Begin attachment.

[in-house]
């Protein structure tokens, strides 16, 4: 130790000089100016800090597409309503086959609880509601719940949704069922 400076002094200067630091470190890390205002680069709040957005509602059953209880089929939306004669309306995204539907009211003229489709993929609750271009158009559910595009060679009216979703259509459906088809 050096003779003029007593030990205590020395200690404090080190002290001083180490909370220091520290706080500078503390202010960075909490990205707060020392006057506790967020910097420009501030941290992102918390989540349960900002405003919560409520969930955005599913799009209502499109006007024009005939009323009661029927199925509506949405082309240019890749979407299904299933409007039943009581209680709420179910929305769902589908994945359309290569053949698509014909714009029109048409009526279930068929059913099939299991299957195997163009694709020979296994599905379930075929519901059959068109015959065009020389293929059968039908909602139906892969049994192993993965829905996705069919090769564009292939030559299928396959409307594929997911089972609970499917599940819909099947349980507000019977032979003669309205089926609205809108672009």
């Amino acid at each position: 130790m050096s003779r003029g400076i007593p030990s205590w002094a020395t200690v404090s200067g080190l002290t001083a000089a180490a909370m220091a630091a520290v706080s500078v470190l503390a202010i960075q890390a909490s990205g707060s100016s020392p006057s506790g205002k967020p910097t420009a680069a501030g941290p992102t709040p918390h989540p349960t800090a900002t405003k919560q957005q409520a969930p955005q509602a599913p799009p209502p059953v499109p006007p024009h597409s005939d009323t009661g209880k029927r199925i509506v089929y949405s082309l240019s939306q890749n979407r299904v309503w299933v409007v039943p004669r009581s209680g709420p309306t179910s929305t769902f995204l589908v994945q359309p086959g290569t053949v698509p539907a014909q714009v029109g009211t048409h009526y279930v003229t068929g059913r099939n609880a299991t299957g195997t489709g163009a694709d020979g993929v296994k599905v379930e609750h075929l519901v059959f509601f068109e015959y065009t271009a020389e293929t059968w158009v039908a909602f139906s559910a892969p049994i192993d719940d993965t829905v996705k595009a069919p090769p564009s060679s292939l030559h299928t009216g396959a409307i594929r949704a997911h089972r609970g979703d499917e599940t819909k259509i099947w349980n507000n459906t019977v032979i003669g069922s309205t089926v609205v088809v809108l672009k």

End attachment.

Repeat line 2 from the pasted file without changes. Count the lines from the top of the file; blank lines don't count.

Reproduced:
């Protein structure tokens, strides 16, 4: 130790000089100016800090597409309503086959609880509601719940949704069922 400076002094200067630091470190890390205002680069709040957005509602059953209880089929939306004669309306995204539907009211003229489709993929609750271009158009559910595009060679009216979703259509459906088809 050096003779003029007593030990205590020395200690404090080190002290001083180490909370220091520290706080500078503390202010960075909490990205707060020392006057506790967020910097420009501030941290992102918390989540349960900002405003919560409520969930955005599913799009209502499109006007024009005939009323009661029927199925509506949405082309240019890749979407299904299933409007039943009581209680709420179910929305769902589908994945359309290569053949698509014909714009029109048409009526279930068929059913099939299991299957195997163009694709020979296994599905379930075929519901059959068109015959065009020389293929059968039908909602139906892969049994192993993965829905996705069919090769564009292939030559299928396959409307594929997911089972609970499917599940819909099947349980507000019977032979003669309205089926609205809108672009």